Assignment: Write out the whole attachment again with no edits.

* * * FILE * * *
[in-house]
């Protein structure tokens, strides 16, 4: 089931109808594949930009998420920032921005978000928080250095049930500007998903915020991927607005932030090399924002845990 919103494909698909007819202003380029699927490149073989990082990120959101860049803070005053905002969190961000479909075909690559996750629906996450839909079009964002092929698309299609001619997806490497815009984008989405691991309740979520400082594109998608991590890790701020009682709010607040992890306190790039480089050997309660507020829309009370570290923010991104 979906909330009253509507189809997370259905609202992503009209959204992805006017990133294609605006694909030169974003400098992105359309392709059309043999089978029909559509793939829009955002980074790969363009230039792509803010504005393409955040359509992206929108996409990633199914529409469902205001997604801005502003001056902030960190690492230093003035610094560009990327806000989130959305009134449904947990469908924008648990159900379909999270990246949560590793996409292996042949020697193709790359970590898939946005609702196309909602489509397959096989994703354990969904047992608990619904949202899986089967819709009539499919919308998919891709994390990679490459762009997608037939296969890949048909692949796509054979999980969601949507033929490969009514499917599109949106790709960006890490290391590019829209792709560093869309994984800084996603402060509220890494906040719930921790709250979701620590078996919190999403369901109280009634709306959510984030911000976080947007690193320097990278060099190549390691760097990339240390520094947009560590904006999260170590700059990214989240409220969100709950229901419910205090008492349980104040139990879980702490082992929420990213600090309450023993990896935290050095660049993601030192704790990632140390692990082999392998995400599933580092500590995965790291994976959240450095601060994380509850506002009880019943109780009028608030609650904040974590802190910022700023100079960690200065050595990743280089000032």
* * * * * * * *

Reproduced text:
[in-house]
């Protein structure tokens, strides 16, 4: 089931109808594949930009998420920032921005978000928080250095049930500007998903915020991927607005932030090399924002845990 919103494909698909007819202003380029699927490149073989990082990120959101860049803070005053905002969190961000479909075909690559996750629906996450839909079009964002092929698309299609001619997806490497815009984008989405691991309740979520400082594109998608991590890790701020009682709010607040992890306190790039480089050997309660507020829309009370570290923010991104 979906909330009253509507189809997370259905609202992503009209959204992805006017990133294609605006694909030169974003400098992105359309392709059309043999089978029909559509793939829009955002980074790969363009230039792509803010504005393409955040359509992206929108996409990633199914529409469902205001997604801005502003001056902030960190690492230093003035610094560009990327806000989130959305009134449904947990469908924008648990159900379909999270990246949560590793996409292996042949020697193709790359970590898939946005609702196309909602489509397959096989994703354990969904047992608990619904949202899986089967819709009539499919919308998919891709994390990679490459762009997608037939296969890949048909692949796509054979999980969601949507033929490969009514499917599109949106790709960006890490290391590019829209792709560093869309994984800084996603402060509220890494906040719930921790709250979701620590078996919190999403369901109280009634709306959510984030911000976080947007690193320097990278060099190549390691760097990339240390520094947009560590904006999260170590700059990214989240409220969100709950229901419910205090008492349980104040139990879980702490082992929420990213600090309450023993990896935290050095660049993601030192704790990632140390692990082999392998995400599933580092500590995965790291994976959240450095601060994380509850506002009880019943109780009028608030609650904040974590802190910022700023100079960690200065050595990743280089000032």